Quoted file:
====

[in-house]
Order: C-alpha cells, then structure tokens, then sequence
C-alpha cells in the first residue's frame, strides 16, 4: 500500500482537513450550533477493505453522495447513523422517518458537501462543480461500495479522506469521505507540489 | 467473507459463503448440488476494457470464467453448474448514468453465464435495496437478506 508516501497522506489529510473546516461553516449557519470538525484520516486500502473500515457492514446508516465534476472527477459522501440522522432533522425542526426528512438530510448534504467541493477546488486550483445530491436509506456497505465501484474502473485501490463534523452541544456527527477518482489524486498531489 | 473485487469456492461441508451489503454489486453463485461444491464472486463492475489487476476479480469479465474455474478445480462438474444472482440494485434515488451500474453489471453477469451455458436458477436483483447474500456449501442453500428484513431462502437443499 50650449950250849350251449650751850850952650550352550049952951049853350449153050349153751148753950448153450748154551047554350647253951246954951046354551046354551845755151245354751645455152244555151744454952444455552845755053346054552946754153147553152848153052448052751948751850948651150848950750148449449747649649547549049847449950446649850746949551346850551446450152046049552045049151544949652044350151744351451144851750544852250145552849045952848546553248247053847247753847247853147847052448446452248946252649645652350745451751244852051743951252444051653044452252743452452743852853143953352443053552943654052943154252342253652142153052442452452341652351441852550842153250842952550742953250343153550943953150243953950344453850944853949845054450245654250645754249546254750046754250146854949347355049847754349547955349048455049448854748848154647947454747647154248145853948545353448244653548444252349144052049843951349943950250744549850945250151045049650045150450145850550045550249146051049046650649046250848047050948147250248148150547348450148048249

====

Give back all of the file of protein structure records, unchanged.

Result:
[in-house]
Order: C-alpha cells, then structure tokens, then sequence
C-alpha cells in the first residue's frame, strides 16, 4: 500500500482537513450550533477493505453522495447513523422517518458537501462543480461500495479522506469521505507540489 | 467473507459463503448440488476494457470464467453448474448514468453465464435495496437478506 508516501497522506489529510473546516461553516449557519470538525484520516486500502473500515457492514446508516465534476472527477459522501440522522432533522425542526426528512438530510448534504467541493477546488486550483445530491436509506456497505465501484474502473485501490463534523452541544456527527477518482489524486498531489 | 473485487469456492461441508451489503454489486453463485461444491464472486463492475489487476476479480469479465474455474478445480462438474444472482440494485434515488451500474453489471453477469451455458436458477436483483447474500456449501442453500428484513431462502437443499 50650449950250849350251449650751850850952650550352550049952951049853350449153050349153751148753950448153450748154551047554350647253951246954951046354551046354551845755151245354751645455152244555151744454952444455552845755053346054552946754153147553152848153052448052751948751850948651150848950750148449449747649649547549049847449950446649850746949551346850551446450152046049552045049151544949652044350151744351451144851750544852250145552849045952848546553248247053847247753847247853147847052448446452248946252649645652350745451751244852051743951252444051653044452252743452452743852853143953352443053552943654052943154252342253652142153052442452452341652351441852550842153250842952550742953250343153550943953150243953950344453850944853949845054450245654250645754249546254750046754250146854949347355049847754349547955349048455049448854748848154647947454747647154248145853948545353448244653548444252349144052049843951349943950250744549850945250151045049650045150450145850550045550249146051049046650649046250848047050948147250248148150547348450148048249